ITA Spotlight: DMDII
Friday, July 13, 2018
Posted by: Gary Hotze
DMDII equips U.S. manufacturers with the digital tools and expertise they need to begin building every part better than the last. As a result, our more than 300 partners increase their productivity and win more business.
Kym Wehrle, Operations Director, DMDII (Digital Manufacturing and Design Innovation)
In 25 words or less, what is DMDII all about?
DMDII’s mission is to enable U.S. manufacturers to make every single part better than the last. It is a goal far too big for any one company to solve on its own.
It requires production lines to be embedded with the Internet (software and sensors). Only with this ability to send and receive data can the equipment improve itself and learn from every part produced in real-time.
What problem do you solve and how do you address it better than the competition?
The most lucrative opportunities of the future will involve digital manufacturing — predictive analytics, artificial intelligence, Internet of Things, etc. And our more than 320 members fly into Chicago from across the country to identify problems in these areas worth solving and begin solving them using our proven methodology. For instance, Deere, Boeing, Iowa State, Purdue and small augmented reality companies are teaming up to more easily create work instructions that are projected on tablets or safety glasses, so workers don’t have to consult paper manuals.
How did you get started?
The Defense Department founded us and funds us. Through us, they equip their contractors — who make everything from fighter jets to submarines — with the most advanced manufacturing technology in the world. We are one of 14 Manufacturing USA Institutes, modeled after Germany’s Fraunhofer Institutes and launched by the Obama Administration to improve manufacturing competitiveness. Each institute has a unique research concentration, from lightweight metals to sensors.
How has your company culture evolved as DMDII has grown?
As our organization has grown, we’ve become very much team-centric. We need to work together as each contribution built together provides a value higher than one person could produce on their own.
What are your primary goals for DMDII?
1. Accelerate the adoption of digital manufacturing technologies to improve U.S. manufacturing competitiveness.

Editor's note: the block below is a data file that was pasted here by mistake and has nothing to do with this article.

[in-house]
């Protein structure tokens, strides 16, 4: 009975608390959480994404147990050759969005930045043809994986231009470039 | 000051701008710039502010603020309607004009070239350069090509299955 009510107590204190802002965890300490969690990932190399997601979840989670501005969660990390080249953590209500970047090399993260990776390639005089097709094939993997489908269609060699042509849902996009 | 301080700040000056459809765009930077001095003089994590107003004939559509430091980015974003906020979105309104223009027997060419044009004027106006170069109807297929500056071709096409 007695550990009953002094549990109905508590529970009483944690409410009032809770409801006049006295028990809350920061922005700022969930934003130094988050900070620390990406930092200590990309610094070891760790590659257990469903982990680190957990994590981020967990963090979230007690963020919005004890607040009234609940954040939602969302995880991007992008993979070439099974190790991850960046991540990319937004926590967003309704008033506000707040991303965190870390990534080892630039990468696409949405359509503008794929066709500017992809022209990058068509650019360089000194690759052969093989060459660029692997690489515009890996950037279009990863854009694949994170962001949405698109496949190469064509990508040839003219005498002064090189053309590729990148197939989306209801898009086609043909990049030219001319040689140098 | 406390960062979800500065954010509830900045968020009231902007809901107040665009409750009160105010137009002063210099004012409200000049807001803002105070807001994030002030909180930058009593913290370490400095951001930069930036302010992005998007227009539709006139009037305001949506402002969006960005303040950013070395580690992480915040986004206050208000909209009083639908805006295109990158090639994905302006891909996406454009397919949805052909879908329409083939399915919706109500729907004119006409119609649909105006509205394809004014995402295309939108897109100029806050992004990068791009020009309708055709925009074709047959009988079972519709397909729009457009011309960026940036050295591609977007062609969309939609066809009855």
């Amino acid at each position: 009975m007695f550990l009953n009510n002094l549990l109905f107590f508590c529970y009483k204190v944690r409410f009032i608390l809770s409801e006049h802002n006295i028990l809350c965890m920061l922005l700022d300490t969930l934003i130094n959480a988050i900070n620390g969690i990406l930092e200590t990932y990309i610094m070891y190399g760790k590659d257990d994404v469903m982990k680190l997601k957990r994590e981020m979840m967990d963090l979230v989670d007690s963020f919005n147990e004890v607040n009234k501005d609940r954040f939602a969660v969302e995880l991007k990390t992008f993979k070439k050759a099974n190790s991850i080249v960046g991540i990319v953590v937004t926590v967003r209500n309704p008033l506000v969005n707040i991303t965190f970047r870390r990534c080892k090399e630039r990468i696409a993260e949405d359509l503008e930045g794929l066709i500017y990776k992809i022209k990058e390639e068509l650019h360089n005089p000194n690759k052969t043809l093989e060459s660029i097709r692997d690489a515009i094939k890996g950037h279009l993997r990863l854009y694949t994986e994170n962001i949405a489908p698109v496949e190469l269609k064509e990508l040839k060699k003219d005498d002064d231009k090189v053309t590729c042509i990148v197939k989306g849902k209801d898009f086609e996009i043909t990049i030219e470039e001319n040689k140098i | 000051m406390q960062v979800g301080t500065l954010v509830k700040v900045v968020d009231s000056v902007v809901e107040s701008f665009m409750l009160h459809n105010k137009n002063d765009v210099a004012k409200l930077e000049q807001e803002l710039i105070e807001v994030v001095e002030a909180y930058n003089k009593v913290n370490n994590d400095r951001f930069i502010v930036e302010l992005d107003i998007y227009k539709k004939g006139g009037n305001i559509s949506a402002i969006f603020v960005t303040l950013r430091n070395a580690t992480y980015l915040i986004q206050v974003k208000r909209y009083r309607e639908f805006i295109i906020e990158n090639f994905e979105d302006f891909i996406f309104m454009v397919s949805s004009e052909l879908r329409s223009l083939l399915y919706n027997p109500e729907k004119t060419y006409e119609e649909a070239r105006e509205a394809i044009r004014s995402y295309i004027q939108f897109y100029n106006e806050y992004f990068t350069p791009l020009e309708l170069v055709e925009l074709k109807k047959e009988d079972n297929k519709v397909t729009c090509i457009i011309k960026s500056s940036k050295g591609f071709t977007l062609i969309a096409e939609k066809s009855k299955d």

2. To shore up a significant industry weakness: Cyber-security and the supply chain. Thirty-five percent of all cyber-espionage attacks in the U.S. occur in the manufacturing sector, the most substantial amount of any single segment, according to the 2017 Verizon data breach investigation report. And as manufacturing goes digital, that attack surface only expands. To that end, we’ve just launched a new National Center for Cybersecurity in Manufacturing with the Department of Defense.
Where do you see DMDII in two years? Five? Ten?
We’ll be the place where manufacturers have to go to forge their futures. That means our more than 300 partners will become 3,000 partners.
What’s the No. 1 thing on your to-do list?
Working on building an agenda for a visit from leaders of the National Shipbuilding Research Program. It’s a national consortium of shipbuilders, who are visiting DMDII to learn how to better incorporate software and sensors — and other digital technology — into their manufacturing processes.
In your opinion, what are some of the pros and cons of being an Illinois business?
Because our focus is manufacturing, there is no better place to be than the center of the country. We’re surrounded by both manufacturing behemoths — our members include Caterpillar, Boeing, Rolls-Royce, etc. — and startups, such as Tulip, Scope AR and UpSkill.
The only con I can think of is that we’re pretty far removed from Washington, D.C., and our primary funder, the Pentagon. We’d love to see more defense contractors set up shop in Chicago.
What are the most significant challenges you face as you scale your business?
Bandwidth! As buzzwords like Industry 4.0, Advanced Manufacturing and IoT become more prevalent in boardroom conversations, more and more organizations realize they need to understand what those terms mean for them. As awareness has increased so has the need for DMDII, and balancing our members’ needs with internal resources can be challenging at times.
This one is all you. Anything else you want to tell us?
We headquarter in a 100,000-square-foot innovation center in a former window factory near downtown Chicago. On-site, we run the McKinsey Capabilities Center and the Future Factory. Both are live, operating examples of a digitally-enabled manufacturing floor. One builds a refrigerator compressor, the other a Stanley Black & Decker impact driver. We love giving tours. If you haven’t toured our factory floor, email firstname.lastname@example.org to set up a time to do so.